MARTOCCI v. HYMAN et al
OPINION. Signed by Judge Esther Salas on 1/8/18. (cm, )
Not for Publication
UNITED STATES DISTRICT COURT
DISTRICT OF NEW JERSEY
JOHN C. MARTOCCI,
Civil Action No. 16-0132 (ES) (MAH)
JAMES HYMAN, et al.,
SALAS, DISTRICT JUDGE
Pro se Plaintiff, John C. Martocci, was a state inmate housed at Harbor House, a halfway
house in Newark, New Jersey, when he commenced this action. He is proceeding pro se and in
forma pauperis with a civil-rights complaint under 42 U.S.C. § 1983.
Presently before the Court is a motion by Defendants Marcus Hicks, Christopher Ilg, and
Ms. Broker (collectively, “the DOC Defendants”) to dismiss Plaintiff’s Amended Complaint under
Federal Rule of Civil Procedure 12(b)(6).
(D.E. No. 58).
Having reviewed the parties’
submissions in support of and in opposition to the instant motion (D.E. Nos. 58, 61 & 62), the
Court decides this matter without oral argument. See Fed. R. Civ. P. 78(b). For the reasons below,
the Court GRANTS-in-part the DOC Defendants’ motion and DISMISSES Plaintiff’s claim for
denial of access to the courts and otherwise reserves judgment to permit supplemental briefing.
A. The Action’s Commencement
Plaintiff commenced this action on January 7, 2016, with a Complaint against various
individual employees of Harbor House and a facility known as Talbot Hall Assessment Center
(“Talbot Hall”). (D.E. No. 1 (“Compl.”)). He contended that Talbot Hall employees, while
preparing a final assessment report (“FAR”), had failed to correct erroneous remarks indicating
that Plaintiff had a record of violent crime and history of domestic violence. (Id. ¶¶ 4–6). Plaintiff
alleged that this erroneous FAR caused him to be sent to a “treatment” halfway house instead of a
more desirable “work-release” halfway house. (Id. ¶ 6). The Complaint also listed as Defendants
three employees or officers of the New Jersey Department of Corrections (“DOC”): Commissioner
Gary M. Lanigan, Deputy Commissioner Darcella Sessomes, and Office of Community Release
Director Marcus O. Hicks, alleging that each had failed to respond to or address Plaintiff’s repeated
complaints concerning the erroneous FAR. (Id. ¶¶ 4–6).
B. Dismissal Upon Screening
On May 24, 2016, this Court, upon a screening review under 28 U.S.C. §§ 1915(e)(2)(B)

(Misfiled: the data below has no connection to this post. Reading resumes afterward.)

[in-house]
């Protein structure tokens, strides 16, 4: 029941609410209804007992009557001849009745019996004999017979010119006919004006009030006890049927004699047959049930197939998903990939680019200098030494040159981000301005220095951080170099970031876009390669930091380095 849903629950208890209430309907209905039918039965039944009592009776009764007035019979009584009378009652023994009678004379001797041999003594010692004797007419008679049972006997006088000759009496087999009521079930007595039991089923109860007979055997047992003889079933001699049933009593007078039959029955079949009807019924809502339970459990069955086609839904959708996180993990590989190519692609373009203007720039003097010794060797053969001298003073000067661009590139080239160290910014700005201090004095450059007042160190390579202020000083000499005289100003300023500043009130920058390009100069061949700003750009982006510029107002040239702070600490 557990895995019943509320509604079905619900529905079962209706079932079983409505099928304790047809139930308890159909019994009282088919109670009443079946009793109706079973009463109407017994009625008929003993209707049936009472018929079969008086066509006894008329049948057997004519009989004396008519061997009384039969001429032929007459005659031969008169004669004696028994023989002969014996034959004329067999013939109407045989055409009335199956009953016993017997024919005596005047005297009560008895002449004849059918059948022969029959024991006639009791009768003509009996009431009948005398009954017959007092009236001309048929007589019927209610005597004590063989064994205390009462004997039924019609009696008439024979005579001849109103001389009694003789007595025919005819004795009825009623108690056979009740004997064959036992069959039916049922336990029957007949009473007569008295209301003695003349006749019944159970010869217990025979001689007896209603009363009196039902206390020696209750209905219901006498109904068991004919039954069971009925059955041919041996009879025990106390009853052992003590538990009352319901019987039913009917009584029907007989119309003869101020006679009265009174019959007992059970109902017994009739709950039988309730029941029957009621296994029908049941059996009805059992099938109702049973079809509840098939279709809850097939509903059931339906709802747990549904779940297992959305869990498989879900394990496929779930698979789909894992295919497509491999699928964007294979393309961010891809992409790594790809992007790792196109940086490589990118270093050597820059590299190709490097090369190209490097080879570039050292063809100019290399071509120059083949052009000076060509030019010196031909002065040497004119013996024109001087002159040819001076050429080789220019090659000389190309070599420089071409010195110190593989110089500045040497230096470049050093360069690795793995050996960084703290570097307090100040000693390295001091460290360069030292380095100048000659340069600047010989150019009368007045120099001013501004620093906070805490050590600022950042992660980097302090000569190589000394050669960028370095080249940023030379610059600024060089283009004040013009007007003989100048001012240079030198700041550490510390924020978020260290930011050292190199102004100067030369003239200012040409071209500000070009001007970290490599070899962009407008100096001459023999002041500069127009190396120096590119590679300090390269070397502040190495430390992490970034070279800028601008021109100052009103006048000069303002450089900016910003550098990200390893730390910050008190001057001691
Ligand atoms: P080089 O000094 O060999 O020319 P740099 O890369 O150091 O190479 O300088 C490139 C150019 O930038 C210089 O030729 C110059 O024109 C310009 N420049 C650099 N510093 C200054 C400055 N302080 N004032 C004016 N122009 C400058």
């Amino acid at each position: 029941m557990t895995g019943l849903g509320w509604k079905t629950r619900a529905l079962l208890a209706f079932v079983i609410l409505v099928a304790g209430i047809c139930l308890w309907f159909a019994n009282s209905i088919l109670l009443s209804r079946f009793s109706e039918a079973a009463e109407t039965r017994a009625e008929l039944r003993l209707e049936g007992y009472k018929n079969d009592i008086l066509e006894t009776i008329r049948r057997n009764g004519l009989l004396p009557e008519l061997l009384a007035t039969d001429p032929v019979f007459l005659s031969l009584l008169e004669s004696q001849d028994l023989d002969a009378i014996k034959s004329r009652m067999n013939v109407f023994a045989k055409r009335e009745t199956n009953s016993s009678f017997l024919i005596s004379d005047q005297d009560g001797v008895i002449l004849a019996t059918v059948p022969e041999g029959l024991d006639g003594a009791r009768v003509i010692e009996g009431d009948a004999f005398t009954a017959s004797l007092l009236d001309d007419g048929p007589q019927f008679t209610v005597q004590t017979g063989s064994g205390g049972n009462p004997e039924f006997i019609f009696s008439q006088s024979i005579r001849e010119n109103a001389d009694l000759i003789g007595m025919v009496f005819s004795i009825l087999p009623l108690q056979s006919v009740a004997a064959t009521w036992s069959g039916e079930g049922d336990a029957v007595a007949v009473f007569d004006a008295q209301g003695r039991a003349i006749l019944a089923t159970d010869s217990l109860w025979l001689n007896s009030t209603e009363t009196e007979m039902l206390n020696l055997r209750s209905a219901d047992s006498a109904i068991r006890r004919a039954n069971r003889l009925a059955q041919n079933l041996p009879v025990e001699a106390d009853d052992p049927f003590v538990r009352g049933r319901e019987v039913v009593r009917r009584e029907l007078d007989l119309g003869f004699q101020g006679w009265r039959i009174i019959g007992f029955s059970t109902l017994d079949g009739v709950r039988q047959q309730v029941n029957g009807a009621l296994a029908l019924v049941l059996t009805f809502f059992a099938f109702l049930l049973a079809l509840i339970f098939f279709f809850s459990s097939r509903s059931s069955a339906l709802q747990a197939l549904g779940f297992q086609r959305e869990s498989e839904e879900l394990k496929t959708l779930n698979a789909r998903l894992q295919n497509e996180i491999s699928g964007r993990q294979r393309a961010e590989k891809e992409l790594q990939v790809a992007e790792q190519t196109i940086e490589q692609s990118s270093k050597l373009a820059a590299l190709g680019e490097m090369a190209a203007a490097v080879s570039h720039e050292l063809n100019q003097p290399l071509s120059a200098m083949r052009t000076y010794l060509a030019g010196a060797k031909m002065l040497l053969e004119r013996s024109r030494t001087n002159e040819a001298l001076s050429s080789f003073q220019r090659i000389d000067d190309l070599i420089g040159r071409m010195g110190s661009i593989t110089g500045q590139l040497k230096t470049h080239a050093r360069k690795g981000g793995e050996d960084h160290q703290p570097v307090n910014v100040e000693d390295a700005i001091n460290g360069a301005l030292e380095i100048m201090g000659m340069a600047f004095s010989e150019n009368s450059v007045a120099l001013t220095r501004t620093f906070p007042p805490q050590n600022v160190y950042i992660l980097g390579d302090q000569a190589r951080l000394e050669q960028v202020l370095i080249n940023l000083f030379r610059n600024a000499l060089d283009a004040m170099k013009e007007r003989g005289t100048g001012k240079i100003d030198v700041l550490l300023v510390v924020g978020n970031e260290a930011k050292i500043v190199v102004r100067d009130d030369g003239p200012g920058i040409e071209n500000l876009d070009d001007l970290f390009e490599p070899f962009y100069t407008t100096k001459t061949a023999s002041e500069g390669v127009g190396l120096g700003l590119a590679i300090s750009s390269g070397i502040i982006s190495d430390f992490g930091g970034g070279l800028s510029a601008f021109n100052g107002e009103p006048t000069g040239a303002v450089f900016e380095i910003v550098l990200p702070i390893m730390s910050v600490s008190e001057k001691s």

and 1915A, found that the Complaint failed to state a claim upon which relief could be granted
and dismissed it without prejudice. (See D.E. No. 12, Opinion (“Op.”); D.E. No. 13, Order). The
Court premised this dismissal on Plaintiff’s “failure to state a claim that he has a cognizable liberty
interest in his FAR classification, either created by the Due Process Clause of the Fourteenth
Amendment, or by the state of New Jersey.” (Op. at 4). The Court noted that an erroneous
misclassification affecting an inmate’s conditions of confinement could not result in a rights
violation of a person still subject to a valid order of incarceration. (Id. at 4–5).
C. The Amended Complaint
Plaintiff filed an Amended Complaint on August 22, 2016. (D.E. No. 22 (“Am. Compl.”)).
The Amended Complaint still discusses the alleged FAR misclassification, but also asserts new
claims and impleads new defendants. (See generally id.). Specifically, the Court reads the
Amended Complaint as asserting claims under 42 U.S.C. § 1983 for denial of access to the courts
and for retaliation.1 (See id. at 8, 11–23).
In support of these claims, Plaintiff alleges that, when Harbor House staff became aware
that he was planning to commence an action in this Court, they took steps to make filing more
difficult and otherwise punished Plaintiff for his efforts to assert legal claims regarding his FAR
(Id. at 11–20).
Among other acts, Plaintiff alleges that the Harbor House
Defendants restricted his access to the law computer while still permitting other residents to use it
freely, left the facility’s Lexis Nexis account inoperable for long periods, and refused to notarize
documents for Plaintiff without first reviewing their substance. (See id. at 11–13). Plaintiff alleges
that after he commenced this action the Harbor House Defendants escalated their retaliatory
behavior by confiscating flash drives containing Plaintiff’s legal documents, opening his legal
mail, and bringing false disciplinary charges against him. (See id. at 13–20).
Plaintiff contends that these acts, particularly the confiscation of the flash drives with his
legal documents, prevented him from filing an appeal of the Court’s dismissal of his original
Complaint in this action, hindered his ability to prepare an Amended Complaint, and also caused
him to abandon a legal matter before the Superior Court, Monmouth County, Chancery Division,
(Id. at 14–15).
Plaintiff further alleges that the Harbor House Defendants
“intentionally, and in a retaliatory and harassing manner, orchestrated a scenario that resulted in
the plaintiff missing two scheduled appearances in the Monmouth County matter.” (Id. at 15).
Longstanding precedent mandates liberal construction of pro se pleadings. See Haines v. Kerner, 404 U.S.
519, 520 (1972) (per curiam). While the Amended Complaint contains section headings for “Access to the Courts”
and “Retaliation/Harassment,” the Plaintiff has not so rigidly compartmentalized his allegations. (See Am. Compl.).
Accordingly, the Court reads the Amended Complaint as an undivided whole and considers how Plaintiff’s cumulative
factual allegations support the legal theories he advances.
The Amended Complaint again impleads Defendant Hicks, but Commissioner Lanigan and
Deputy Commissioner Sessomes are replaced as defendants by Christopher Ilg, Deputy Director
of the Office of Community Programs, and Ms. Broker, Supervisor of the DOC Contract
Monitoring Unit. (Id. at 1, 4–5). Plaintiff alleges that he notified each of the DOC Defendants
regarding the actions of Harbor House staff, but that they failed to take action in response. (Id. at
4–5, 18–19, 23). Plaintiff urges that he contacted Defendant Hicks on “numerous occasions”
regarding his concerns, but that Hicks ignored these communications. (Id. at 4, 18). Plaintiff
recounts that he twice met with Defendant Ilg, but that, while Ilg assured Plaintiff he would